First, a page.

The museum’s decision led to the creation of a grassroots group called the Virginia Flaggers, but despite daily protests in front of the museum and a social media presence, its efforts have met with no success. The Sons of Confederate Veterans utilized their mailing lists and other resources in response to all three events, but they also have little to show for their efforts. These shifting fault lines suggest that while white and black southerners may tolerate the right of the individual to display the flag on private property, its display on public grounds and at other institutions will be met with suspicion and openly challenged.

None of this easily fits into the popular narrative of a region mired in the past that uses a 19th century flag to pit the races against one another. I suspect there will be few, if any, Confederate flags to count during the coverage of next month’s DNC, and that should tell us a great deal about how far we’ve come as a nation.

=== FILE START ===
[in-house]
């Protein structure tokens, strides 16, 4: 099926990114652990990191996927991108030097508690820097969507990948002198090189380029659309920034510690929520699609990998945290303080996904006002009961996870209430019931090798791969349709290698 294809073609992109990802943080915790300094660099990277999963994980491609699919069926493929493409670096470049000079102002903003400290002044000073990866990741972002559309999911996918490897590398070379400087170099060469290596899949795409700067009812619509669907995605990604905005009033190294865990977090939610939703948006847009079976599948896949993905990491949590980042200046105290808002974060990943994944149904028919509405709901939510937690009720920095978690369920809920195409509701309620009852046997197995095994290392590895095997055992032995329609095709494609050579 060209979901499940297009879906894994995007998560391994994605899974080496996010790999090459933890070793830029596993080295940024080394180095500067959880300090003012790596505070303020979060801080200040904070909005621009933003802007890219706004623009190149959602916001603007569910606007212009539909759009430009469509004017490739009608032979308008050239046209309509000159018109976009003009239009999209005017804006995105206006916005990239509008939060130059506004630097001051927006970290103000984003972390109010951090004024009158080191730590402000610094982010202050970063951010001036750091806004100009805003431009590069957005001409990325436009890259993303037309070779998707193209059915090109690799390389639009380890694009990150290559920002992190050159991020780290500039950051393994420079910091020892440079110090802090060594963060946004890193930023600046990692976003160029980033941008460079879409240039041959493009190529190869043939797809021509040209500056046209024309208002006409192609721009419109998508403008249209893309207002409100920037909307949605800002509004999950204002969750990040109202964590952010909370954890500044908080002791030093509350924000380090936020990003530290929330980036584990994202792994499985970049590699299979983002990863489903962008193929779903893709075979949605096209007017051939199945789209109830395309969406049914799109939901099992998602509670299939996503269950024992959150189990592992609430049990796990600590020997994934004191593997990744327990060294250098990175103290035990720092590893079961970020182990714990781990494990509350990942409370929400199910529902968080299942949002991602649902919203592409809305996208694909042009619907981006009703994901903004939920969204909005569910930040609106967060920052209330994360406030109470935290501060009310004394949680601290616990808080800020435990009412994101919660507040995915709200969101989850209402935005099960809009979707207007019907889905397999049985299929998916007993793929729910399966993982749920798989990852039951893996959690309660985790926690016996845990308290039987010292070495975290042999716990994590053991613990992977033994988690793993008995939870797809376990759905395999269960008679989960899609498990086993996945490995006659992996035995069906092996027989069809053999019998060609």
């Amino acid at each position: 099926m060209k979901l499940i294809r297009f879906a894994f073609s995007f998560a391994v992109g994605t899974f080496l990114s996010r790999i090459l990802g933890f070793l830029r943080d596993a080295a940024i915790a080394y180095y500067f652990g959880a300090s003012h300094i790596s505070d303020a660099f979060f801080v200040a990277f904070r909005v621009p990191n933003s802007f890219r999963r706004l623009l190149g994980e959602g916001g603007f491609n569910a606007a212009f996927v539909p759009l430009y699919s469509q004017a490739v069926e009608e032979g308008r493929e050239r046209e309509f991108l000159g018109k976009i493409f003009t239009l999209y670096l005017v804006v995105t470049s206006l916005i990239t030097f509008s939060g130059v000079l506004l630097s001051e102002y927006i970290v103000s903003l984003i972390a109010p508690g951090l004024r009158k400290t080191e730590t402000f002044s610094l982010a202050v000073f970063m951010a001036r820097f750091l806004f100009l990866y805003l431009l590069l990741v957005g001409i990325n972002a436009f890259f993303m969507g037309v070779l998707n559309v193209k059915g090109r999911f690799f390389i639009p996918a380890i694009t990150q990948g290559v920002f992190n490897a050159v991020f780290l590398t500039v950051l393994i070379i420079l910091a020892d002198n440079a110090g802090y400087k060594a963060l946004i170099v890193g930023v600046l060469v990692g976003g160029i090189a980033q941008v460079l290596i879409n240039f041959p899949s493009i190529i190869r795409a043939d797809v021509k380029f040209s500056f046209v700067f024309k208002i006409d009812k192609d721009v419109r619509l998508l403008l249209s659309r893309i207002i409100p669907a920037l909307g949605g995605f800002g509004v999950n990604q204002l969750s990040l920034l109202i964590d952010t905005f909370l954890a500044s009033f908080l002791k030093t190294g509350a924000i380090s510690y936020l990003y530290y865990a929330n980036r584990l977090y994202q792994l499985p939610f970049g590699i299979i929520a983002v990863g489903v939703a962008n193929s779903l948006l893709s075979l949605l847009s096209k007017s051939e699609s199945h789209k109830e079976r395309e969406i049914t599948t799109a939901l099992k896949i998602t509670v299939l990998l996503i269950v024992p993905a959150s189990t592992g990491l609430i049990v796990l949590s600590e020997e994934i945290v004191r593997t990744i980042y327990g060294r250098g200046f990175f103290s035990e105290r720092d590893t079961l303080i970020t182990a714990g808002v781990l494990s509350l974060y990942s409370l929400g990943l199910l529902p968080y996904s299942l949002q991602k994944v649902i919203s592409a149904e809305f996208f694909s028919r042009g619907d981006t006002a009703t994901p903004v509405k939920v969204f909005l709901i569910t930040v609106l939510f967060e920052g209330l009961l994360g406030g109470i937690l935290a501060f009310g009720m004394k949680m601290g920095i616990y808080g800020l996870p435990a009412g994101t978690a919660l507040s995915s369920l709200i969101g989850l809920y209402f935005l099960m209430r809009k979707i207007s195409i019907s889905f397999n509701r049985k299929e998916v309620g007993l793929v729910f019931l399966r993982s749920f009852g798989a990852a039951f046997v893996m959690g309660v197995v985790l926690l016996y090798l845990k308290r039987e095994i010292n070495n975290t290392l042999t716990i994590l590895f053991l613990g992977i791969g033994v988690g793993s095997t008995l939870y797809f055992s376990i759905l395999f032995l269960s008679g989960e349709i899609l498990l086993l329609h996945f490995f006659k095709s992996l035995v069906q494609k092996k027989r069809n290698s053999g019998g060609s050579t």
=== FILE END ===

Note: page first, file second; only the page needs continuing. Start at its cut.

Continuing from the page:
Searching for Black Confederates: The Civil War’s Most Persistent Myth

“Levin’s study is the first of its kind to blueprint and then debunk the mythology of enslaved African Americans who allegedly served voluntarily in behalf of the Confederacy.”–Journal of Southern History

Purchase your copy today!

18 comments… add one
  • Matt McKeon Aug 19, 2012 @ 4:19

    The monument business is, IMO, an attempt to conflat something (no gov’t display of the Confederate flag) with a hypothetical monument removal that would be deeply unpopular. It’s a debate tactic, the ol’ slippery slope, like when opponents of gay marriage start mumbling about polygamy or sexual congress with animals.

    • Michael Rodgers Aug 19, 2012 @ 5:43

      Yes, I agree completely. In fact, the slippery slope argument works against the flaggers if we look at flags alone. We should fly our sovereign flags only and stop there. We should fly no other flags. The flaggers want us to fly a nonsovereign flag. Where does it stop? Once we start flying one nonsovereign flag, we have to fly them all, as we slide down the slippery slope.